It’s 2016, and the days of insurance dollars dominating the payor mix have officially ended. America’s Health Insurance Plans (AHIP) expects out-of-pocket payments for insured patients to increase 68% in five years. In some hospitals, the rate of bad debt for insured patients is increasing by over 30% per year. So yes, our actions as healthcare providers will need to change.
When I started my job in revenue cycle consulting, we focused on insurance billing and collections. While we all know collecting from insurance companies isn’t a walk in the park, it is significantly more orderly and predictable than patient collections, which was mostly just gravy on top of your bottom line. However, over the past couple years, the growth in size and amount of high deductible health plans (HDHPs) has taken patient responsibility from hard to ignore to absolutely essential.
Healthcare providers have spent many years focusing on building competencies around payer payments, but now they must develop effective patient collection strategies in order to maintain their profit margin.
Now that a lot of Americans are responsible for a majority of their medical expenses, providers must understand the issues and strategies for managing this debt. The change towards HDHPs means that our billing and collection strategies directly influence patient satisfaction, timely payments and ultimately the ability to provide quality care.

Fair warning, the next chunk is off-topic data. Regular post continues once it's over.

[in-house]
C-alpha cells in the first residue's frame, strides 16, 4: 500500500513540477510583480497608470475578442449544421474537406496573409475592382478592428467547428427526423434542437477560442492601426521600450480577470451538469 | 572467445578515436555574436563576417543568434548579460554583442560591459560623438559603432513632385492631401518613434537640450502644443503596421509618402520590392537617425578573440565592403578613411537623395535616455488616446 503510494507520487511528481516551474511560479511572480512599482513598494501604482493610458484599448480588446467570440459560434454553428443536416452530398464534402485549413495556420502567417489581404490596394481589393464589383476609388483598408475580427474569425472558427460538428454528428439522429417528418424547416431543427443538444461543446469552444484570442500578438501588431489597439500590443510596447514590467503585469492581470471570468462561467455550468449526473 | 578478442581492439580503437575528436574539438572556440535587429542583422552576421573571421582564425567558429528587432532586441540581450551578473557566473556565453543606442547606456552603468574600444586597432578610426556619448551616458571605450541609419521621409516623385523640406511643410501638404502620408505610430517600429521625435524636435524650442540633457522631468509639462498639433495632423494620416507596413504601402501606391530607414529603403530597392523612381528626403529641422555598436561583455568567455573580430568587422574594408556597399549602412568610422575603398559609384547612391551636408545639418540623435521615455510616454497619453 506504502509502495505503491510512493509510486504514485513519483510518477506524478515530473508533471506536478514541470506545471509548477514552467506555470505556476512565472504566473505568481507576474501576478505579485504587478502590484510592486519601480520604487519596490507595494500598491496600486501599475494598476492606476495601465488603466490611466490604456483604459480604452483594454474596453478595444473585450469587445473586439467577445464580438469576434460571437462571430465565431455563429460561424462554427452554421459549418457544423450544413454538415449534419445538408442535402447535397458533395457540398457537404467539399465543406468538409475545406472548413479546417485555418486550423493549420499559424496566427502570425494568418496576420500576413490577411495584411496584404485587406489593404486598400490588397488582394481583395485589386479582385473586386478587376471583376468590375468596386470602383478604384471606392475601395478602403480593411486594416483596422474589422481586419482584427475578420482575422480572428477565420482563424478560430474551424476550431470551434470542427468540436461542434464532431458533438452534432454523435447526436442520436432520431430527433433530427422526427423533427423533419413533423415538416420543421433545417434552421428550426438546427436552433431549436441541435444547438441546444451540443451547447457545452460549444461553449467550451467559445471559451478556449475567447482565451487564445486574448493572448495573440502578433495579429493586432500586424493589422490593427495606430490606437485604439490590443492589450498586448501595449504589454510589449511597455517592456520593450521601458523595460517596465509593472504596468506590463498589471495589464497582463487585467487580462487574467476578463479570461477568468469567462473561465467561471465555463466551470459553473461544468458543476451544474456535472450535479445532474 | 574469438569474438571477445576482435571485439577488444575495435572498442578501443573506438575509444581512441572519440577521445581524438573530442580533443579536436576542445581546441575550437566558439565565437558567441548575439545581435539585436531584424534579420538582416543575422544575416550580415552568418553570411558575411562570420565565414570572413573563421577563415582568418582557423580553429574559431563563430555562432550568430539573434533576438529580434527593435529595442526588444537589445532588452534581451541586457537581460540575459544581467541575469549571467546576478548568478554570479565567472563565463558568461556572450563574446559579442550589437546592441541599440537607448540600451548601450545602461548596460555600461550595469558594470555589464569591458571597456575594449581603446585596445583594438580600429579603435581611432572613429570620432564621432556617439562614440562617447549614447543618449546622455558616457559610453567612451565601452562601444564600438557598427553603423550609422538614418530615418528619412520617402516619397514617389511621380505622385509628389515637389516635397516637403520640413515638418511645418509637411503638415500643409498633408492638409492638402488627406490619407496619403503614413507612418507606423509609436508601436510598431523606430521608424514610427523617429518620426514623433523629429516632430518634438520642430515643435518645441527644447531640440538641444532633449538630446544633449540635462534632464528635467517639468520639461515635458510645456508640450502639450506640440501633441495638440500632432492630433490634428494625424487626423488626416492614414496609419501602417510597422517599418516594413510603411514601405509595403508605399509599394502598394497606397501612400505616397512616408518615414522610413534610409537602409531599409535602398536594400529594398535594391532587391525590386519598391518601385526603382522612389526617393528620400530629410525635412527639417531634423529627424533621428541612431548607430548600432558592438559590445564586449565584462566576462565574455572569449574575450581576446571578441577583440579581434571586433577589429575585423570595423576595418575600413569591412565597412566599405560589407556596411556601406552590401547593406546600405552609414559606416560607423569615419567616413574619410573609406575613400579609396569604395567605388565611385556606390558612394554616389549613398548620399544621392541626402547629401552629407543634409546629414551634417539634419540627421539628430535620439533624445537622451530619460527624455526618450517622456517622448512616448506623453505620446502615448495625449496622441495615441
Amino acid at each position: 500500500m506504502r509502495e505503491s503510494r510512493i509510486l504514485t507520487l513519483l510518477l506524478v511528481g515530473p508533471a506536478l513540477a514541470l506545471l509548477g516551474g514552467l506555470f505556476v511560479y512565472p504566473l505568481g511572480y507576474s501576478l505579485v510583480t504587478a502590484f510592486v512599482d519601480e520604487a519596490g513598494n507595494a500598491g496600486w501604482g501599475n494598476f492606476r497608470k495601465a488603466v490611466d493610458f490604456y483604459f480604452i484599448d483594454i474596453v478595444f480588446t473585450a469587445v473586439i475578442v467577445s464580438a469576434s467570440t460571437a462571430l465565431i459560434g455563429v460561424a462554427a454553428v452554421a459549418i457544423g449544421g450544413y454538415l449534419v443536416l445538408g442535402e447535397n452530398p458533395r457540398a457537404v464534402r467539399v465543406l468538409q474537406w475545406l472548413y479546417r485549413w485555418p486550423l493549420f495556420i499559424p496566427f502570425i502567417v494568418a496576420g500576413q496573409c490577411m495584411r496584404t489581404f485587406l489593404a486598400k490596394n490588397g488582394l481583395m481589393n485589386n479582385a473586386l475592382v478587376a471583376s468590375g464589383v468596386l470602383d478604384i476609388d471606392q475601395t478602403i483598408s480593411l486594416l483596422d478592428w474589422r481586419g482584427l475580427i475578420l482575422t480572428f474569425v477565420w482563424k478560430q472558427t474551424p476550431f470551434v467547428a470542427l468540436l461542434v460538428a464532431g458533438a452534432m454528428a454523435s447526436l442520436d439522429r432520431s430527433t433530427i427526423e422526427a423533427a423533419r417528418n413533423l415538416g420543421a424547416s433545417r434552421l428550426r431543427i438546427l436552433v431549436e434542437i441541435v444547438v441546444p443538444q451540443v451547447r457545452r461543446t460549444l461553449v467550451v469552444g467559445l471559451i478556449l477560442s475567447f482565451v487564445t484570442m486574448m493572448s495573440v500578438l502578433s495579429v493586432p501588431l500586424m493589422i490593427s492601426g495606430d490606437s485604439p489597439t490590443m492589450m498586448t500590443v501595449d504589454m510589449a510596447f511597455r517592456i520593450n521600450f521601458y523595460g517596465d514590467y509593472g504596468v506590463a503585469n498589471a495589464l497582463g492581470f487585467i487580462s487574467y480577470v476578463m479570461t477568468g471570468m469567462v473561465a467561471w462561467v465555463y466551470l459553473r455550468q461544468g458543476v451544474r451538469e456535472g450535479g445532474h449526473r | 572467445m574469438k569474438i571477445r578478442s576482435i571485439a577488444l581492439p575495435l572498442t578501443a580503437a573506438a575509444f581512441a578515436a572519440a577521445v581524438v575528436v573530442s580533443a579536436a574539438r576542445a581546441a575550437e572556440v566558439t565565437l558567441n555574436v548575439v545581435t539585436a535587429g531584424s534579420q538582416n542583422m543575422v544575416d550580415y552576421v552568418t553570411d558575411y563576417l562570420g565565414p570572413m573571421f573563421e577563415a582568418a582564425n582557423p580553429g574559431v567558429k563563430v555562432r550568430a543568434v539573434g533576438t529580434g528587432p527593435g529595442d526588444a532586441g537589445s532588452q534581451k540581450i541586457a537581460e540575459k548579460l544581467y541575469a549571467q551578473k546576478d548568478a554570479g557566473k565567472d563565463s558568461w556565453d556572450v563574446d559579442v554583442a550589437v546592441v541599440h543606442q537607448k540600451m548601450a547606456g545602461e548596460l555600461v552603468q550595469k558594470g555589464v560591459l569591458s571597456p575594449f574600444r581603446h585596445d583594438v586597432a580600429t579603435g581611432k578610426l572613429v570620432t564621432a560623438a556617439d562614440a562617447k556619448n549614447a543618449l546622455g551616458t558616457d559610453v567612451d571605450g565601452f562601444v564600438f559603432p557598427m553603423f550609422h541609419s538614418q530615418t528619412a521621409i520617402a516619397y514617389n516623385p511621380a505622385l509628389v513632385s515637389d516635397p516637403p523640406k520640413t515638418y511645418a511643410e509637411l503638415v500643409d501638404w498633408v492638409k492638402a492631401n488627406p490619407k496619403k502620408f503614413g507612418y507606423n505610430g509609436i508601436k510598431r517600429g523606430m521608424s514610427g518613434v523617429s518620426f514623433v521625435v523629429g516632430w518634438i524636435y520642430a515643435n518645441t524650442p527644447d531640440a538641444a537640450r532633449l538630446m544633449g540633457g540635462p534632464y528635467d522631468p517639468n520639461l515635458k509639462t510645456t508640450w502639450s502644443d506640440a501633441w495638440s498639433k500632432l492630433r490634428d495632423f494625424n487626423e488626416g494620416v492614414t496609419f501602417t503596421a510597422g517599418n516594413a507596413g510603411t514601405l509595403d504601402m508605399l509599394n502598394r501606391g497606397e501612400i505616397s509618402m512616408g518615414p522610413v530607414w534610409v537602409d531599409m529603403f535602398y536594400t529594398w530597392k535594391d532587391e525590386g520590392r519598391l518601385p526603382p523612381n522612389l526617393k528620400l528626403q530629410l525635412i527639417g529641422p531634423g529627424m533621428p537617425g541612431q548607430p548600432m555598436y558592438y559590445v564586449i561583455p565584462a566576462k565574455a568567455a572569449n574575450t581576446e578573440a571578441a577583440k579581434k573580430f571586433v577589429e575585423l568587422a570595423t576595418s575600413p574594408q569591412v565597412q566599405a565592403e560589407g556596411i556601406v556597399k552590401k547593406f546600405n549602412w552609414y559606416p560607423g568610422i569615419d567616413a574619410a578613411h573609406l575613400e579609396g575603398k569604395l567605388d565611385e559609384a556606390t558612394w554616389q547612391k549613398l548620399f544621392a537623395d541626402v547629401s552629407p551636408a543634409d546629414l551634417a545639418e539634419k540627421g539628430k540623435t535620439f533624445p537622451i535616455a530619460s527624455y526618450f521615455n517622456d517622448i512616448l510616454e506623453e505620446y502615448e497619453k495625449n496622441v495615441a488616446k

So how can we make a difference? It’s not too complex and much of it has already been proven in other industries. We need to:
Bring clarity into the situation: Make sure the patient has an understanding of their insurance coverage before and throughout the process.
Provide payment options: Give your patients flexibility when it comes to paying their bill. Every patient and insurance plan is different. Don’t pretend like they are all the same.
Engage your patients with humanistic communication: Maximize the likelihood of reaching and engaging your patients by personalizing your communication to make it truly resonate. For example, a 25 year old will respond more favorably to a text or email than the traditional phone or letter.
I’ve spent the past 7 years addressing these concerns. I’m in the business of helping others find a solution that best fits their situation and their companies needs. If you are a healthcare provider who is being affected by patient billing and collections or other revenue cycle related issues, please reach out and lets find a solution for you.